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Home Maintenance Tip: Wood Burning Fireplace Safety

Posted on January 09, 2015

Many of us enjoy a wood fire on those cold winter nights. In order to be safe, a fireplace needs maintenance just like most other parts of your house.

Understanding wood burning fireplace safety and maintenance requires knowledge of the fireplace components.

  • The firebox is the location where the fire is built. It is usually constructed of either fireplace brick or metal sheeting.
  • The chimney usually refers to the exterior fireplace structure, but technically is any passage that conveys the byproducts of combustion from the interior to the exterior of the house. Chimneys may be masonry or metal, usually stainless steel.
  • The flue is the interior shaft that vents the smoke and other byproducts from the firebox to the exterior.
  • Chimney liners, also called flue liners, can be made of a special smooth, nonporous tile that has no ridges or areas where byproducts can accumulate. Chimney liners can also be made of stainless steel.

Why is chimney safety so important? As wood burns, it creates smoke, gases, water vapor and particulate matter that are drawn up the flue and out the chimney. Condensation occurs when these warm substances exit the cooler chimney forming creosote that attaches to the chimney liner. There are many forms of creosote, but all are highly flammable. Creosote in a flue can burn as hot as 2500 degrees.

A chimney fire can result when there is too much creosote buildup and the temperature inside the chimney flue is high. If the flue fails to contain the fire, then the fire could spread to the wood framing adjacent to the chimney igniting the entire house. In addition, a fire in the flue can be very dangerous because they can smolder undetected for hours after you have put the fire in the fireplace out. Restricted air flow increases the rate of creosote buildup. This can happen when the damper is not fully open or when the glass doors are closed on the fireplace.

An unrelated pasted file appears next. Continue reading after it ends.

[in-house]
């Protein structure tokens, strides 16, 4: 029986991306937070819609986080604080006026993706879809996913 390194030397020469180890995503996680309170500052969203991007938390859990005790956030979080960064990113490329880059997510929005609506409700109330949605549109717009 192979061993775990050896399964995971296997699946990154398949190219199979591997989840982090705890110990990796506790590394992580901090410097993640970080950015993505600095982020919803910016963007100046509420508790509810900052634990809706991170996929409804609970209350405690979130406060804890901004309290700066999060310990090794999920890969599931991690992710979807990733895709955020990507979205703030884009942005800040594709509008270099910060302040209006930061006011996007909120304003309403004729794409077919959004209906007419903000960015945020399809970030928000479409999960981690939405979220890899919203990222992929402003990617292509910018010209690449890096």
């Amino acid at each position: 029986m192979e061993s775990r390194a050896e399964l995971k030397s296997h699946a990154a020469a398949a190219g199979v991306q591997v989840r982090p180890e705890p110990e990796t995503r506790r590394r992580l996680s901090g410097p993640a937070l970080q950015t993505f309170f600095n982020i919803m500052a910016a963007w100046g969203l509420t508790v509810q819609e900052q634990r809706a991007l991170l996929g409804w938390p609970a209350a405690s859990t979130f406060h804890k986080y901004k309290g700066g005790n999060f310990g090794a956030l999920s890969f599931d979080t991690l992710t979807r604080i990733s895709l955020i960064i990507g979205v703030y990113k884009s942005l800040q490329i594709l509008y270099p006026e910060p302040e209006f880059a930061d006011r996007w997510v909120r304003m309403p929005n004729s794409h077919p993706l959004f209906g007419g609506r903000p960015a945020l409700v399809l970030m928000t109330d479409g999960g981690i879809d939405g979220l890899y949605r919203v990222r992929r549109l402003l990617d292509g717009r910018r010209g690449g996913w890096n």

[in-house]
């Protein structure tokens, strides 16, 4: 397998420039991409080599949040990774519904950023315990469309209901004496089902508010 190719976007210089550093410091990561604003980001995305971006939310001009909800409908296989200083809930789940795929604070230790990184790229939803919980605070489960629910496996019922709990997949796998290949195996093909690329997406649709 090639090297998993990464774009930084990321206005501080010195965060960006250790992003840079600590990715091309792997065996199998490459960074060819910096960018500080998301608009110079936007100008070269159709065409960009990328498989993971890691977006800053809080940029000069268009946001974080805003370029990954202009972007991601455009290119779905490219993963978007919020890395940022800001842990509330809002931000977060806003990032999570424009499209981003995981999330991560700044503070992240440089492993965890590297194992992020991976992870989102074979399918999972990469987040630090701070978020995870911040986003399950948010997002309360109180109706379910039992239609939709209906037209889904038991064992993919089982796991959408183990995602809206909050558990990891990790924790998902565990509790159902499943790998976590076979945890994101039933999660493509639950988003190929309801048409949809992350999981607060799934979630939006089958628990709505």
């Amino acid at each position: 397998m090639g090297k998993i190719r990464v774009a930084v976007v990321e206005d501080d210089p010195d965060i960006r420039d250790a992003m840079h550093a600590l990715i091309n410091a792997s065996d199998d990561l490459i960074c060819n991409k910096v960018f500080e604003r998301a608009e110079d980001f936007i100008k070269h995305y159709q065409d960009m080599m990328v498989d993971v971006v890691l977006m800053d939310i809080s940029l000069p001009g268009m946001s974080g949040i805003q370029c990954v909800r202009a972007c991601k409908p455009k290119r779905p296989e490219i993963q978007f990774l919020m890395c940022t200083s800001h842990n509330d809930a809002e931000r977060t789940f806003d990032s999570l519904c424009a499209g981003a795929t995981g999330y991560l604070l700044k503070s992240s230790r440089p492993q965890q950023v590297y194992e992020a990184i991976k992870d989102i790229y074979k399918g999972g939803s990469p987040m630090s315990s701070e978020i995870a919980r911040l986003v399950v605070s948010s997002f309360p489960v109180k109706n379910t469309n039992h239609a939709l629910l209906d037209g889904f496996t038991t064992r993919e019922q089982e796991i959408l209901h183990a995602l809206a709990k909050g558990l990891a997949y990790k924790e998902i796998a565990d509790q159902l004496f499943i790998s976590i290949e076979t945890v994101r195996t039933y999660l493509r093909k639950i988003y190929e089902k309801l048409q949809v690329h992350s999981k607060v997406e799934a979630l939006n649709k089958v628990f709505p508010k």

This is why it is important to hire a chimney sweep to inspect and clean your chimney at least once a year. Depending on how much you use your fireplace, you may need to have the chimney cleaned more often. Cleaning a chimney is a job best left to professionals who have the proper equipment and training. Look for qualified chimney sweeps through certification with the Chimney Safety Institute of America or membership with the National Chimney Sweep Guild. All chimney, flue and firebox joints need to be checked to make sure they are tightly sealed and that there are no clogs.

Follow these guidelines and you can safely sit back and enjoy those nice warm fires on those cold winter nights. If you have any concerns about your chimney, be sure and call a professional to assess your situation.

 

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